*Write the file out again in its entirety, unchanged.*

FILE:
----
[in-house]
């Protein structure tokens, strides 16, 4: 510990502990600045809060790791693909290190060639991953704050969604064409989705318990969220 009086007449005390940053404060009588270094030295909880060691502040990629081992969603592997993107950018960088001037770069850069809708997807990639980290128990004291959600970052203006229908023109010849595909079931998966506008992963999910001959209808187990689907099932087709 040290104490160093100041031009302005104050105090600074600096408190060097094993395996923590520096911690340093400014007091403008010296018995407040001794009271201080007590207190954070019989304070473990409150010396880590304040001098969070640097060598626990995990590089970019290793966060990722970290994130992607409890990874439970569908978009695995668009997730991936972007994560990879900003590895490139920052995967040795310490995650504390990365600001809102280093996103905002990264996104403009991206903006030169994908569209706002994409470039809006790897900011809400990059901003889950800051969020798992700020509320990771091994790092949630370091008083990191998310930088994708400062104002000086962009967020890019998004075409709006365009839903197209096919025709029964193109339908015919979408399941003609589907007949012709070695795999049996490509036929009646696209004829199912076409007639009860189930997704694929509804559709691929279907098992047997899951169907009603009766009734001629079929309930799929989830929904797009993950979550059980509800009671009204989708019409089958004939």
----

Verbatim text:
[in-house]
């Protein structure tokens, strides 16, 4: 510990502990600045809060790791693909290190060639991953704050969604064409989705318990969220 009086007449005390940053404060009588270094030295909880060691502040990629081992969603592997993107950018960088001037770069850069809708997807990639980290128990004291959600970052203006229908023109010849595909079931998966506008992963999910001959209808187990689907099932087709 040290104490160093100041031009302005104050105090600074600096408190060097094993395996923590520096911690340093400014007091403008010296018995407040001794009271201080007590207190954070019989304070473990409150010396880590304040001098969070640097060598626990995990590089970019290793966060990722970290994130992607409890990874439970569908978009695995668009997730991936972007994560990879900003590895490139920052995967040795310490995650504390990365600001809102280093996103905002990264996104403009991206903006030169994908569209706002994409470039809006790897900011809400990059901003889950800051969020798992700020509320990771091994790092949630370091008083990191998310930088994708400062104002000086962009967020890019998004075409709006365009839903197209096919025709029964193109339908015919979408399941003609589907007949012709070695795999049996490509036929009646696209004829199912076409007639009860189930997704694929509804559709691929279907098992047997899951169907009603009766009734001629079929309930799929989830929904797009993950979550059980509800009671009204989708019409089958004939």